joe-turner-goneWhen the curtain rises on August Wilson’s brilliant play Joe Turner’s Come and Gone in the new Lincoln Center production, directed by Bartlett Sher, we see a huge sky and two people walking along a road. The man is tall and dark, dressed in a long black coat and a black hat, and holding the hand of a young girl. They press forward, as if driven by the winds and their own need. This stark and powerful image of seeking drives the mythic significance of the whole play. Set in 1911 in Pittsburgh, Pennsylvania, Joe Turner embodies the great black migration from the South to the North in the early decades of the twentieth century, a journey of hope, but also of confusion and often unsatisfied expectations. Read more »

Thank You, David Cromer!

our-town-theaterThank You, David Cromer

This is the only production of Our Town that you will ever need to see. After close to a century of re-productions taking their shot at America’s most over-produced play, David Cromer is the one who gets it right.

Bypassing the traditional period clothing and unfamiliar New Hampshire accents, Cromer, as the production’s director, helps to make this piece relevant to a contemporary audience. Read more »

reasons to see Pretty

reasons_to_be_pretty_3000Playing out the drama of an unwitting, small comment that opens up major implications, reasons to be pretty takes a look at the kinds of relationships that you are less likely to see on stage and more likely to have lived. The world of this play is a common one; its characters are everyday people and its effect is a resonate one that stands a good chance of following you out of the theater.

This cast of four is a very competent one, embracing the material to its fullest and finding nuance in its simplicity. Steven Pasquale stands out as the self-absorbed, alpha-male Kent, pushing the bounds of unforgivable infidelity while knowing how to maneuver the surface niceties that keep the truly pressing issues at bay. Read more »

Whispering West Side

west-side-storyThe current revival of West Side Story toys with doing something new while clinging to signatures of the original, resulting in what feels like a production of high school-level confidence with good intentions but low returns, failing to find the passion in one of Broadway’s most memorable scores.

First and foremost, the cast either needed to speak up or the show’s sound designer, Dan Moses Schreier, needs to re-think his design. Even from the front of the orchestra, much of the singing and dialogue was difficult to hear, which was compounded by performances that were hard to connect with. Read more »

Nothing Shocking

hair-playIf you're looking for a safe and nostalgic trip into an idealized look back at the Sixties, then the current revival of HAIR is the show for you. If, however, you desire the shocking and socially challenging experience that this tribal, love-rock musical was meant to be, then you will be sorely disappointed.

Director Diane Paulus takes no chances, sticking to every hippie cliché and exploring nothing new in the material, a choice counter to the very essence of this groundbreaking piece. Read more »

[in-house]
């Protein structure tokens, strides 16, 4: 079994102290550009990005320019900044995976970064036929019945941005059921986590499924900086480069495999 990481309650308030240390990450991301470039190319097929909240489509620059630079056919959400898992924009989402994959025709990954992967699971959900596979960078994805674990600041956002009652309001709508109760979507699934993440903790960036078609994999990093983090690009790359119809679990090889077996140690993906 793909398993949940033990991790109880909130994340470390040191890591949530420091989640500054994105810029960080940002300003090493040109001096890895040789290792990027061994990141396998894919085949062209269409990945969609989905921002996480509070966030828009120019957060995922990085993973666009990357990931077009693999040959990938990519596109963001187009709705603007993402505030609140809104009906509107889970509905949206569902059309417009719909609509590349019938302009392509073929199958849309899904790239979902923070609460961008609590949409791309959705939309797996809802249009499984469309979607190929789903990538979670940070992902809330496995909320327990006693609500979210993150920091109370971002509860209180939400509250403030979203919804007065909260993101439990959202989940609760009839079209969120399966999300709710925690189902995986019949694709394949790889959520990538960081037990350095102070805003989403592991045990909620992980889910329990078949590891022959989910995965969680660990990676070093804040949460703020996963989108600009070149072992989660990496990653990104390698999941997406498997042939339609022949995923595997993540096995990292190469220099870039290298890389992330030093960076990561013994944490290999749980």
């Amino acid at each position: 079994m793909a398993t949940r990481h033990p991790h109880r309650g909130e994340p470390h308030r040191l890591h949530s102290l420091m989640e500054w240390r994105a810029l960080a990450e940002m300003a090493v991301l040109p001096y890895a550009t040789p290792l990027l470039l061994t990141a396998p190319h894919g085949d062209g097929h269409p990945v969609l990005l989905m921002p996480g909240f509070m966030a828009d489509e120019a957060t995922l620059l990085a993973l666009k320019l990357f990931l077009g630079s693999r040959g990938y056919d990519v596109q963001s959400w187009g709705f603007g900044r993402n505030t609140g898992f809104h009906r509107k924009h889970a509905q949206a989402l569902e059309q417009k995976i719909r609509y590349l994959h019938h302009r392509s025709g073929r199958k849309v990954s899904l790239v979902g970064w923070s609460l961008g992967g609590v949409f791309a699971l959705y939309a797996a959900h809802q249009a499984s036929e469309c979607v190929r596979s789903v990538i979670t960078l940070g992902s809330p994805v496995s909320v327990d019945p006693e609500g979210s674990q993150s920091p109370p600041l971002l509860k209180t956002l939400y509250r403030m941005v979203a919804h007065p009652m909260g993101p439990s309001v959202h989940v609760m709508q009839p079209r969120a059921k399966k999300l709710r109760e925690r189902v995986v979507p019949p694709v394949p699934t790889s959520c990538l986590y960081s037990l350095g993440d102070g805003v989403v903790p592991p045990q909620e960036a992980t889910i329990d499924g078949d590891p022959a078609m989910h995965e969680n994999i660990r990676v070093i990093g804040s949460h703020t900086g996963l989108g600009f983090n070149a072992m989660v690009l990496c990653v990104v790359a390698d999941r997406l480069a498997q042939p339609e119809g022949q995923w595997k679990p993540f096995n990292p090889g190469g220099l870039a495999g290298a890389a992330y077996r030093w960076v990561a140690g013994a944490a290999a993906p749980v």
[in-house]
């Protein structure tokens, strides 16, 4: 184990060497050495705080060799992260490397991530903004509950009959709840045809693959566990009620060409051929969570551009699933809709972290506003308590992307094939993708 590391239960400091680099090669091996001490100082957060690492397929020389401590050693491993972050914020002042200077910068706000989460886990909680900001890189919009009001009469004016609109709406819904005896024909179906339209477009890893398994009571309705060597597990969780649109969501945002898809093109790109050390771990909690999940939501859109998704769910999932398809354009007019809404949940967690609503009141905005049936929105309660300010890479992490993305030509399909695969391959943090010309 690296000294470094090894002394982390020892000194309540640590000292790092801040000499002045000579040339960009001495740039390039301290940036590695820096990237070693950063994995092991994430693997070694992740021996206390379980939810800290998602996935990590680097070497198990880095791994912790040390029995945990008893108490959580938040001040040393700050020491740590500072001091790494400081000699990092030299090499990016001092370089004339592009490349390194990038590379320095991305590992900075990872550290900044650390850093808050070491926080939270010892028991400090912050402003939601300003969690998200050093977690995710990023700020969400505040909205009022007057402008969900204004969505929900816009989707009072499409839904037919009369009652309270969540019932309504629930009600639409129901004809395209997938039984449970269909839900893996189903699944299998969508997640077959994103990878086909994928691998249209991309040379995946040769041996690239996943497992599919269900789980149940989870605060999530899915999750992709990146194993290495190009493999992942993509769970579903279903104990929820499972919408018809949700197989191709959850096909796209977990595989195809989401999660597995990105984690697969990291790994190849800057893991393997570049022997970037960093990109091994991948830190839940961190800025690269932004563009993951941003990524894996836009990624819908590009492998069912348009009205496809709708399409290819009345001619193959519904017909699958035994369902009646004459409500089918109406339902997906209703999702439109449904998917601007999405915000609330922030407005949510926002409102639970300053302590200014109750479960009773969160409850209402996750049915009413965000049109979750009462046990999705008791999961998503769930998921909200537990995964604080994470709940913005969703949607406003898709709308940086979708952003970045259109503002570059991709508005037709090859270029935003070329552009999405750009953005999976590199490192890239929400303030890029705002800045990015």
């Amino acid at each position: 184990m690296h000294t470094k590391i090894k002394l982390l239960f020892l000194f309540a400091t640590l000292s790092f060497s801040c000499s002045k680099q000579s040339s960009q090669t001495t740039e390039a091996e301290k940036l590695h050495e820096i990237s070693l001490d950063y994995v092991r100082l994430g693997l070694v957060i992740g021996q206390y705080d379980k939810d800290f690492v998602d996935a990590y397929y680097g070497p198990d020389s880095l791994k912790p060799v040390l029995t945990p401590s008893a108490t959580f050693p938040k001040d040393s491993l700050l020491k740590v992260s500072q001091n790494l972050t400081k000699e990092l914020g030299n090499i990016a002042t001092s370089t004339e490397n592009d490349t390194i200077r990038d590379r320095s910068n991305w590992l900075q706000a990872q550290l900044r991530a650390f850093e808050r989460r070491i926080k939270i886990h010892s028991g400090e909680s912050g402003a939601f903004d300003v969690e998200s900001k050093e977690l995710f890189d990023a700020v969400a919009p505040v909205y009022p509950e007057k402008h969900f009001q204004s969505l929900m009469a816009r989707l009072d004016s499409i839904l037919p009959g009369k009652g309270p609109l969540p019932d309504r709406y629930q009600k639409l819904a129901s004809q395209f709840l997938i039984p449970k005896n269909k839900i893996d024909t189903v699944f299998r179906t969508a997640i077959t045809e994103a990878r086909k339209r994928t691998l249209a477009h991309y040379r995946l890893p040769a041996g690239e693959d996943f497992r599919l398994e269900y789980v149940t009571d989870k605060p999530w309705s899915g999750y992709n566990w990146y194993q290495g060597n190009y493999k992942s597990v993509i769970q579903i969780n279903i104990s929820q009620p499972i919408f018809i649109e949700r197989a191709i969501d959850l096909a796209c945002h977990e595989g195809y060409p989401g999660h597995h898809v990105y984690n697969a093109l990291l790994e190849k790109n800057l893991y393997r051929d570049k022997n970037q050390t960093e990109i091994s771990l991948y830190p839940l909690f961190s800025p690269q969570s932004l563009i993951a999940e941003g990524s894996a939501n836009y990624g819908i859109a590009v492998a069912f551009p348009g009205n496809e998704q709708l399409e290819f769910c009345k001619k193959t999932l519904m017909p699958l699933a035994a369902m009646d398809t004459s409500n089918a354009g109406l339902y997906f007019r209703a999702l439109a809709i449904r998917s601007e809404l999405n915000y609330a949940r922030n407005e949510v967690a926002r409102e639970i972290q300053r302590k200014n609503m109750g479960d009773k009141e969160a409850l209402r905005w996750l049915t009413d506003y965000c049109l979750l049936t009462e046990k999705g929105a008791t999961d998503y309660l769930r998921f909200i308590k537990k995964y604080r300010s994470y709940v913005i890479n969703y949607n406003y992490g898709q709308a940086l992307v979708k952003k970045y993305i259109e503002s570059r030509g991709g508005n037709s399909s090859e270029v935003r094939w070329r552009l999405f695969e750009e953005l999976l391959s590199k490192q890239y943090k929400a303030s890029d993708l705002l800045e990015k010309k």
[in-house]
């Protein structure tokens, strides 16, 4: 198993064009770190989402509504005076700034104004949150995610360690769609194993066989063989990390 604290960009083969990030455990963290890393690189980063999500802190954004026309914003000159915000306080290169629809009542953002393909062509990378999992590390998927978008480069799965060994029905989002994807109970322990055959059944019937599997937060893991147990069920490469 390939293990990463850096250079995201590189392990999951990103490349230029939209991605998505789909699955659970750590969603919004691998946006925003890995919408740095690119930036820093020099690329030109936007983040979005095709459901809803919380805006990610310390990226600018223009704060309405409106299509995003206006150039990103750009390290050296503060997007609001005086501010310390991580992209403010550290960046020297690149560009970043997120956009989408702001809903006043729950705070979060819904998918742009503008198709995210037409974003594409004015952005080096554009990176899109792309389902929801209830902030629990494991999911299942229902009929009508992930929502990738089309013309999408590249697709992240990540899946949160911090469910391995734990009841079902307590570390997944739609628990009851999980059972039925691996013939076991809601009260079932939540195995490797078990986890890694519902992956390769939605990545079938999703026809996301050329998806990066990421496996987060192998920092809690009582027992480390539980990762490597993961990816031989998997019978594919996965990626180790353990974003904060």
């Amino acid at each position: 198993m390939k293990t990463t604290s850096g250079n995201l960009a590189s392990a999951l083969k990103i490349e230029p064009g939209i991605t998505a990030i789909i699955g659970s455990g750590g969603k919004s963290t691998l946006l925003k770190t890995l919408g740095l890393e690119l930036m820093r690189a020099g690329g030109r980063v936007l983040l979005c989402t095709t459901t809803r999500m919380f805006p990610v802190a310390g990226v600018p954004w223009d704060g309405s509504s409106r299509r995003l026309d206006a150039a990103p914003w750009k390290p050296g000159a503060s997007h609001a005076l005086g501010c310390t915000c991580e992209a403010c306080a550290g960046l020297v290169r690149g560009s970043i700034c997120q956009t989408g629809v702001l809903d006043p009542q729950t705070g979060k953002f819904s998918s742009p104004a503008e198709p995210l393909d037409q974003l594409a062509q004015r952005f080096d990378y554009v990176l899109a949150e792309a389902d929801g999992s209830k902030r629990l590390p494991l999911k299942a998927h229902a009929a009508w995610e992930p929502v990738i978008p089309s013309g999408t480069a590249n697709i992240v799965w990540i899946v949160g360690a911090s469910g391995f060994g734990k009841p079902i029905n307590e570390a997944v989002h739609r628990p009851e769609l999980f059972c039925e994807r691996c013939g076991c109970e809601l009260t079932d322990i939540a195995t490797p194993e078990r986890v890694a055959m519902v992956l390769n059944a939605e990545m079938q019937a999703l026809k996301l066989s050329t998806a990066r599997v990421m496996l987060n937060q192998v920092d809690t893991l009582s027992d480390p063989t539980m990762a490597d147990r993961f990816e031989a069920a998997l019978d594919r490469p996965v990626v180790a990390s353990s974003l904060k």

Full of Not Much, Signifying Less


Reminiscent of a pleasant afternoon spent casually strolling through some quiet wing of the Metropolitan Museum of Art, Impressionism is a light sketch focusing on the relationship of two slightly damaged individuals working together in an art gallery. While the passing is pleasant, this is not one of those museum trips where you sit and deeply scrutinize to the greatest depths but rather just stroll while nonchalantly skimming what is around you.

Director Jack O'Brien and his design team are the driving force behind this production, working together to create movement and flow in a script that threatens to be static. Scenic designer Scott Pask works with frames that effortlessly glide in and out of the scenes crafted by O'Brien. Read more »

Angela Lansbury's Blithe Spirit

blithe-spiritReverence, whether it is of performers or athletes, is something I try not to overdo. But if there is one performer I can honestly say I revere, it is Angela Lansbury. When I was just a freshman in college, I saw her Tony-winning performance in the original production of Mame; over the years since, I've had the pleasure of seeing her other great stage performances, including Tony-winning roles in Dear World, Gypsy, and Sweeney Todd; I even saw her when she played Anna for three weeks in the late '70s revival of The King and I. Her stage work is legendary, and she is one of our true theatrical treasures. Happily, Ms. Lansbury is back on the boards once again, working with a high-quality cast in a revival of Noel Coward's 1941 drawing room comedy Blithe Spirit. I'm happy to report that the 83-year-old Ms. Lansbury continues to amaze and dazzle, turning the new production into another personal triumph.  Read more »

Race to See The Fantasticks

fantasticks_nick_spangler.jpgThe Fantasticks

I can't even begin to guess how many musicals I have seen over the years. I arrived in New York from Cleveland in the late '60s and have pretty much been here since. Yet, somehow, I never got around to seeing The Fantasticks. It's not like there weren't opportunities. The Fantasticks opened off-Broadway in 1960; I was still a kid at the time and, as I said, not yet in New York; but, it ran for almost 42 years, finally closing in early 2002. I had seen at least part of the TV version that aired many years ago, and it didn't appeal to me at the time; that might have played a role in my never quite getting around to seeing this musical. Read more »